Why should I art journal? I’ve been thinking a lot about this question lately since my first art journaling class is quickly approaching.
Let me start by telling you that I’ve never been a journaler. I have always wanted to journal, but have never been disciplined enough to write in one every single day. Besides, I know I’ll never go back and read what I wrote after I did. I lived it. Why should I read something about which I lived through and then wrote about?
Enter art journaling. Art journaling is everything journaling is not. It’s a way of expressing your moods, feelings, emotions, dreams, goals, and desires in a way that can be completely obvious to someone who is looking at your art journal or it could be completely disguised and have meaning for you only. Some of my pages have some very personal meaning to me but would never mean anything to someone who picked up my journal and started flipping through it. It’s a way of locking your emotions in a journal that anyone can flip through without ever breaking the lock unless you give them the key.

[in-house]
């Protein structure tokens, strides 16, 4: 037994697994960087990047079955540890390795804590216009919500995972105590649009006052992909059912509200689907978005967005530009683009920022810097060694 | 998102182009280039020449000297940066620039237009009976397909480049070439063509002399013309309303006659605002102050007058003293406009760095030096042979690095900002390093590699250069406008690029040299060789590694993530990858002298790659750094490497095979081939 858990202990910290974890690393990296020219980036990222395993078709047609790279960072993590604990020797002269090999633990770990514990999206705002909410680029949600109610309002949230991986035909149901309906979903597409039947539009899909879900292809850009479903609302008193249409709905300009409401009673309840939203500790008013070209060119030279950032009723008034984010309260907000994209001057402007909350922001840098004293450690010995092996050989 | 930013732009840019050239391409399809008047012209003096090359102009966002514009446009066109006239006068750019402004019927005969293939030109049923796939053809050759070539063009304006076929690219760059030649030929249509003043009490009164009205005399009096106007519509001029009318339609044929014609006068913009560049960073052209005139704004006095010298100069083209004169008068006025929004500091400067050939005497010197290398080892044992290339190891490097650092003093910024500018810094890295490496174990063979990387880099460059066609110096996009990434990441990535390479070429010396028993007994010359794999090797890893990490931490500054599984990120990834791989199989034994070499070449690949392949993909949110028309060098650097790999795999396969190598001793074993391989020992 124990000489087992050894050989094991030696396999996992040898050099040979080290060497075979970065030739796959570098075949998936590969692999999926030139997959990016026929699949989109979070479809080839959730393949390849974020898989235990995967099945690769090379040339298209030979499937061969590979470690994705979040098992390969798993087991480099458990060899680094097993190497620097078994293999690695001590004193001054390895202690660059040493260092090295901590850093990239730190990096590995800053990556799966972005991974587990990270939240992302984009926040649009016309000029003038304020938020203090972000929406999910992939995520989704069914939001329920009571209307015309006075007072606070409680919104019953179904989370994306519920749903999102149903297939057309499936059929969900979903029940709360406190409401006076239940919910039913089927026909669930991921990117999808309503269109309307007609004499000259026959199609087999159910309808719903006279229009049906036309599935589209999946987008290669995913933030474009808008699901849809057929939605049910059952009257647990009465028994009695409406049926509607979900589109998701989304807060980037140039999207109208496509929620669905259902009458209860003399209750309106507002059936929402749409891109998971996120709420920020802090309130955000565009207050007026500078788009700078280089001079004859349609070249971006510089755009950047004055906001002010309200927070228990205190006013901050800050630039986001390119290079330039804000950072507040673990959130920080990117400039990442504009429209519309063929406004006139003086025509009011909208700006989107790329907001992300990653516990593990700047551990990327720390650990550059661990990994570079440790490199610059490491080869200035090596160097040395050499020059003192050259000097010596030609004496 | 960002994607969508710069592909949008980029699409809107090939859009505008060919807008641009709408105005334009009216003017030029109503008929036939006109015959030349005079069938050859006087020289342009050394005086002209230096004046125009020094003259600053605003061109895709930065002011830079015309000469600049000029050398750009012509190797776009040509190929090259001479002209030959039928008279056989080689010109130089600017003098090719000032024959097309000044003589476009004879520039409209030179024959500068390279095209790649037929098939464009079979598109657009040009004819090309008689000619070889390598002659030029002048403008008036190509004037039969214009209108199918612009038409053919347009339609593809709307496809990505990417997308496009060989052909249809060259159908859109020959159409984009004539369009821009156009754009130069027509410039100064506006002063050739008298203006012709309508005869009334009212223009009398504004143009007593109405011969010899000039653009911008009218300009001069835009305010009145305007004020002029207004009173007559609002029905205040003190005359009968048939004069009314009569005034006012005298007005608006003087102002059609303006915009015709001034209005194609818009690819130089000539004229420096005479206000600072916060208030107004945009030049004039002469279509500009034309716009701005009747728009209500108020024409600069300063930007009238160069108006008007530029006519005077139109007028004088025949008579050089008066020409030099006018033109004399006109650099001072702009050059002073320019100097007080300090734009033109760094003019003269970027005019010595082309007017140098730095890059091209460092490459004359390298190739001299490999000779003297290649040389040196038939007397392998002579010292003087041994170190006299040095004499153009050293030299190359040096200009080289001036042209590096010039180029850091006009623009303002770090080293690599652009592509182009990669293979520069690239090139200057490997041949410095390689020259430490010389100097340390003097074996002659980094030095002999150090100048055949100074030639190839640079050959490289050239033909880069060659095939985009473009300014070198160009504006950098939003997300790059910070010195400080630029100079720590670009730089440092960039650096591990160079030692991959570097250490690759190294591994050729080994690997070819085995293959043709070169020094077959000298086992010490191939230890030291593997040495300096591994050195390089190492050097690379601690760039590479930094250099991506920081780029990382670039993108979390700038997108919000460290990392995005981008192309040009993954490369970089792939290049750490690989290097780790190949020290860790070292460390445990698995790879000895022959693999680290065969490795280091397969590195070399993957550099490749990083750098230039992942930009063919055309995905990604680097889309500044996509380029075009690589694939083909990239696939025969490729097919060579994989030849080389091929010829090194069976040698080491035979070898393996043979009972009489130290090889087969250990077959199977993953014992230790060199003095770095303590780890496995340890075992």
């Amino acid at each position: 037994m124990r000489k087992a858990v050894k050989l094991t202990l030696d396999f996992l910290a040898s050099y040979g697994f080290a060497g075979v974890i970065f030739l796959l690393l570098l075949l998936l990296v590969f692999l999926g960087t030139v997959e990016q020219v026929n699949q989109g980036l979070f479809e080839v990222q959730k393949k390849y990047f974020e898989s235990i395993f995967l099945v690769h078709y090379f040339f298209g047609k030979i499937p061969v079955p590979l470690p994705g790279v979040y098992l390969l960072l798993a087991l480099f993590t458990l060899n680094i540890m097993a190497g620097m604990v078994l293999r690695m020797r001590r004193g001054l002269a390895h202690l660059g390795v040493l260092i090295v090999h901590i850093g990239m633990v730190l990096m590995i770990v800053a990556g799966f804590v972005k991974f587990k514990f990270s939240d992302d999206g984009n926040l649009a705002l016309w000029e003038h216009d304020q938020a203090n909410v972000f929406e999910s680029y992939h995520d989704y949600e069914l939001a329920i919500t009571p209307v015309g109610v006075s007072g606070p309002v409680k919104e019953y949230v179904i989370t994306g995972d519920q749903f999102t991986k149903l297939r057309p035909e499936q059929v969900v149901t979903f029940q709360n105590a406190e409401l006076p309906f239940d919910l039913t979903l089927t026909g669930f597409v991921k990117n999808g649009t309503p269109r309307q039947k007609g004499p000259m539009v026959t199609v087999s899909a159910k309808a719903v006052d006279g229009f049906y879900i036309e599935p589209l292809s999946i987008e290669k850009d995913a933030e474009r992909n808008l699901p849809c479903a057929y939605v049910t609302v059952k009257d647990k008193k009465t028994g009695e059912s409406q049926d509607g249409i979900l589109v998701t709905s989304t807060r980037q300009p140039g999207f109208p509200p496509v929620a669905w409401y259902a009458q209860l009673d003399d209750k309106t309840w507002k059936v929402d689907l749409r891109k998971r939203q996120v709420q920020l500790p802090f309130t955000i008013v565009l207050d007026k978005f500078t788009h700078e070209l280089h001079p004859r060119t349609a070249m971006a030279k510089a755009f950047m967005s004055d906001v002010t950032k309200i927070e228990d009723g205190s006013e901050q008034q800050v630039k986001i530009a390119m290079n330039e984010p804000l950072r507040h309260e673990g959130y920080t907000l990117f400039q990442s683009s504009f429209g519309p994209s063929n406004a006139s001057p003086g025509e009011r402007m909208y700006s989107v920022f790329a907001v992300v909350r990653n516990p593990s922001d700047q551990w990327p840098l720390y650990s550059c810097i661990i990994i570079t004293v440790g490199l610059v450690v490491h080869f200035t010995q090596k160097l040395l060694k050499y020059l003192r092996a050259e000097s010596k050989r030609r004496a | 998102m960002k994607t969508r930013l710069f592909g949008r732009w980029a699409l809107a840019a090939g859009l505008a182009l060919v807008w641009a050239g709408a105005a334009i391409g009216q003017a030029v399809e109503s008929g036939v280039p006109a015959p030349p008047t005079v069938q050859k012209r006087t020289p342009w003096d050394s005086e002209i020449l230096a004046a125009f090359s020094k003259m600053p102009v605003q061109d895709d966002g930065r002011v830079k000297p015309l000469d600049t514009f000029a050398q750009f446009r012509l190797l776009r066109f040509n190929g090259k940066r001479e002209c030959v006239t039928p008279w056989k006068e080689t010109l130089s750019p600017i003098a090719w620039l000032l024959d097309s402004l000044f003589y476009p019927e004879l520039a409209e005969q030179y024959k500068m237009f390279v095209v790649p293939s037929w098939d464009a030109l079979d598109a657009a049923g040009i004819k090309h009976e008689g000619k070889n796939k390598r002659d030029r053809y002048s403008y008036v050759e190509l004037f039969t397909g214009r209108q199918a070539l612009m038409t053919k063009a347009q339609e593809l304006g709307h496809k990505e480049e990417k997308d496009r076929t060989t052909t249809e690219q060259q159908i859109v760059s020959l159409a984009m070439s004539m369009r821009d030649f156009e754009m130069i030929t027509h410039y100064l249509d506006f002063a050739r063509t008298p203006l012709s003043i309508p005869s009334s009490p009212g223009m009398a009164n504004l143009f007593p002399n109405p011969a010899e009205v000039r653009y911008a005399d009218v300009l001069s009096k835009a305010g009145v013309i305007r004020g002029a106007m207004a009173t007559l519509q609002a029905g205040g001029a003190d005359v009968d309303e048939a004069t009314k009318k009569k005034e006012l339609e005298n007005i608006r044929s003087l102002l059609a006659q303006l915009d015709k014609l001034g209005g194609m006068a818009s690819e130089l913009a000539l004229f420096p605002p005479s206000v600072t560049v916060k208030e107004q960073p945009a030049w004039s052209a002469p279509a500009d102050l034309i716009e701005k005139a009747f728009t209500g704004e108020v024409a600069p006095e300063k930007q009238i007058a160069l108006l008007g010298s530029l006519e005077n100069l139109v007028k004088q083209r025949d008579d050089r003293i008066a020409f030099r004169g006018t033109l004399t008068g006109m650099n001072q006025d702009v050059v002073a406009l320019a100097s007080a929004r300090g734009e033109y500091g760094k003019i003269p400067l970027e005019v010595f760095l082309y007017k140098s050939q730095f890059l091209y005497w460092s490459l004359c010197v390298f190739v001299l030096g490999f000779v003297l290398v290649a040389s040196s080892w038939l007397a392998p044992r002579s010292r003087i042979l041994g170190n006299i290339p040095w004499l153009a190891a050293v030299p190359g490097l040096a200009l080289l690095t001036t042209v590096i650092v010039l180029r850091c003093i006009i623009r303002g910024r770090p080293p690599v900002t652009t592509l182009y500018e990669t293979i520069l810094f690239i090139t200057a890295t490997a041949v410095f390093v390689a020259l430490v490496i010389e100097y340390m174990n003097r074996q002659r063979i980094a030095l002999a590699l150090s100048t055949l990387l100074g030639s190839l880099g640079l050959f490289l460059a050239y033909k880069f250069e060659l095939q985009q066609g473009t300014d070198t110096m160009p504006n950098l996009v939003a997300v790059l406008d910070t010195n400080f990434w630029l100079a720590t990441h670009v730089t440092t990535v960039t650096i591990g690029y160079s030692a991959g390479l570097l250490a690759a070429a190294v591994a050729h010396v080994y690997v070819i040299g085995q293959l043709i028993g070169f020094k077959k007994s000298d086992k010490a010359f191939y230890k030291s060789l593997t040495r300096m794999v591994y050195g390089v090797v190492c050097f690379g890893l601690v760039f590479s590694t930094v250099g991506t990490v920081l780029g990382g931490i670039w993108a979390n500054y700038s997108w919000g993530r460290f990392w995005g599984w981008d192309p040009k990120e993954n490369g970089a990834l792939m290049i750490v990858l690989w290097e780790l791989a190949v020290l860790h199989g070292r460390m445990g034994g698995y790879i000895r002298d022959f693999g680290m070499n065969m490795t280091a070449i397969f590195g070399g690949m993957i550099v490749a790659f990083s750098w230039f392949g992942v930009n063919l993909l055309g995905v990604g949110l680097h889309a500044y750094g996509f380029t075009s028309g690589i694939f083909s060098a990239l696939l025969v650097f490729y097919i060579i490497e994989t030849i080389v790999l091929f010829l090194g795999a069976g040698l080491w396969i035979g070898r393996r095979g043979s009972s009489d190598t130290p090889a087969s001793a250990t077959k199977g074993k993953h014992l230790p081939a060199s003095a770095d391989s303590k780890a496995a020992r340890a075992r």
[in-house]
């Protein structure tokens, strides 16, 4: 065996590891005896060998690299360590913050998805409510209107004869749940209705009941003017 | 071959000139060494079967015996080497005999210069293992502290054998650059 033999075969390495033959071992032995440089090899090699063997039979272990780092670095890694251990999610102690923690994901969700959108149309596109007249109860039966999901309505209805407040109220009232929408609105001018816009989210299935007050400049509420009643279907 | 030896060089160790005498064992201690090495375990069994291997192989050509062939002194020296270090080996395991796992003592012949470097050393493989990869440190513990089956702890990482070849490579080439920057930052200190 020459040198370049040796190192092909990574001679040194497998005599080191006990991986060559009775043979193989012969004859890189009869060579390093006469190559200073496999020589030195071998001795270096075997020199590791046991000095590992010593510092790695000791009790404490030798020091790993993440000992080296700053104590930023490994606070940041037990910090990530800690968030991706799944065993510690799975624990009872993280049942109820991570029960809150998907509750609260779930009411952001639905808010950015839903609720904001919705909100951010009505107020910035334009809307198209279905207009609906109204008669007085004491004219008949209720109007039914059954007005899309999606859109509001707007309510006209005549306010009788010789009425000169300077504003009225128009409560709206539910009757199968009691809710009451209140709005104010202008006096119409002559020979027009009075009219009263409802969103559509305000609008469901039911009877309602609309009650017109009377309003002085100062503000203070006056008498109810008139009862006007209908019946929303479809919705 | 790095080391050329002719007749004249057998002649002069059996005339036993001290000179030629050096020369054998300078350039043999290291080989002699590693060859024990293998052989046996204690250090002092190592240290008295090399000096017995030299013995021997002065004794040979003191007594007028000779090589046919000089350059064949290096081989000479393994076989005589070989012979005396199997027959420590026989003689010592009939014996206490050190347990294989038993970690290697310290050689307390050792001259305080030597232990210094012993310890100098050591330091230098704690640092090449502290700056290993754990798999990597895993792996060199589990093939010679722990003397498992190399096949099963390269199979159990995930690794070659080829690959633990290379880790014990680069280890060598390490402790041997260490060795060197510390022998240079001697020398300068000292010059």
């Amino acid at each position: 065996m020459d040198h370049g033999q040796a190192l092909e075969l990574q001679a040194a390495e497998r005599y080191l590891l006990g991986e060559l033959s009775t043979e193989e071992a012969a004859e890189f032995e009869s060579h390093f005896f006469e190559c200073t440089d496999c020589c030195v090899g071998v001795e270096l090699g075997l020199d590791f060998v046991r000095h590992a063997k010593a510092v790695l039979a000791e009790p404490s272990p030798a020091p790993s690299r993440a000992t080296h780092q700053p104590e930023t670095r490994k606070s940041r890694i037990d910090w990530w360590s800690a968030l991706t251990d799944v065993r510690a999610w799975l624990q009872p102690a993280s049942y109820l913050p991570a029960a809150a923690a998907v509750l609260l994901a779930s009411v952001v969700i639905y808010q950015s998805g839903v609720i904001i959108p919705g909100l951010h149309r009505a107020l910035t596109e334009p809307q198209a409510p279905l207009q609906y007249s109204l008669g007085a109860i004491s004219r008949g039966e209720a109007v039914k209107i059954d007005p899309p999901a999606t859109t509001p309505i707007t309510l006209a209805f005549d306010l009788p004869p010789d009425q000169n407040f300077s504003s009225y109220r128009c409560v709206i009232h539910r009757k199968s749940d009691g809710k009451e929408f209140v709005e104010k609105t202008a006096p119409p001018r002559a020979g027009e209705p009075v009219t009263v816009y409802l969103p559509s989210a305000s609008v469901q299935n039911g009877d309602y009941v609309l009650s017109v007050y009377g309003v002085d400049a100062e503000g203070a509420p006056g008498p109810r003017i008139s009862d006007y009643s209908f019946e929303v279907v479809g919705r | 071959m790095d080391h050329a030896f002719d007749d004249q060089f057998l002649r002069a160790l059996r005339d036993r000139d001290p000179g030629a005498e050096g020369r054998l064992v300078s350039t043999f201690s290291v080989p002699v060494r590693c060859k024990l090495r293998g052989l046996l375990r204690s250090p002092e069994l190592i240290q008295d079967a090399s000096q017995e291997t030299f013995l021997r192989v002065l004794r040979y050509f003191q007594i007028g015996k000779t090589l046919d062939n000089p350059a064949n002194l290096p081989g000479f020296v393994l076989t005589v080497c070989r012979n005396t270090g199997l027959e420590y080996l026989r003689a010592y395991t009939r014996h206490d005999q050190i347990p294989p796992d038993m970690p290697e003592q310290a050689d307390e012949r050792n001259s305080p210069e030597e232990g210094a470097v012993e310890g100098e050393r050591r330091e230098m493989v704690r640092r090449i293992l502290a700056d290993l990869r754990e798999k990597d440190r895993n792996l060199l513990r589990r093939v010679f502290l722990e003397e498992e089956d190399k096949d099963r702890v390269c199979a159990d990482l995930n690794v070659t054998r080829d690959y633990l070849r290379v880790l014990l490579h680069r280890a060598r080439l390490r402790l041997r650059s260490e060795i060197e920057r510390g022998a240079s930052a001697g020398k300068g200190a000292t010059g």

My art journal is also more than a place for me to put my emotions on paper. It’s something I can use to try a new product or technique without fear of it not turning out right. My art journal is my playground. There’s only one rule in art journaling: there are no rules. Rules are for scrapbook pages and wall art and other media that requires perfection. My art journal does not require perfection. It only requires honesty.
So, after all of my constant blathering about how much I love art journaling, I will digress to the original question: Why should I art journal? The answer is you should art journal to free yourself from the rules of your current art. You should art journal to express your emotions in a way you’ll never forget. You should art journal to experiment with new techniques. You should art journal to grow as an artist.
You are an artist. That’s a hard one to wrap your head around, right? You’re here reading this because you are either a srapbooker, a mixed media artist, a journaler, or a curious novice. All of these things make you an artist. When you create something, be it God-awful ugly or stunningly beautiful, you are an artist. Van Gogh didn’t start with Starry Night. There were years of sketches and paintings that led him to create Starry Night. You are on your way to creating your Starry Night. Art journaling is the method by which you can grow and experiment to help you further your journey to art journaling.
I hope to see all of you in one of my classes one day, but if I don’t, I hope to inspire you to start art journaling. Stay tuned. Imperfect Impulses is just getting going!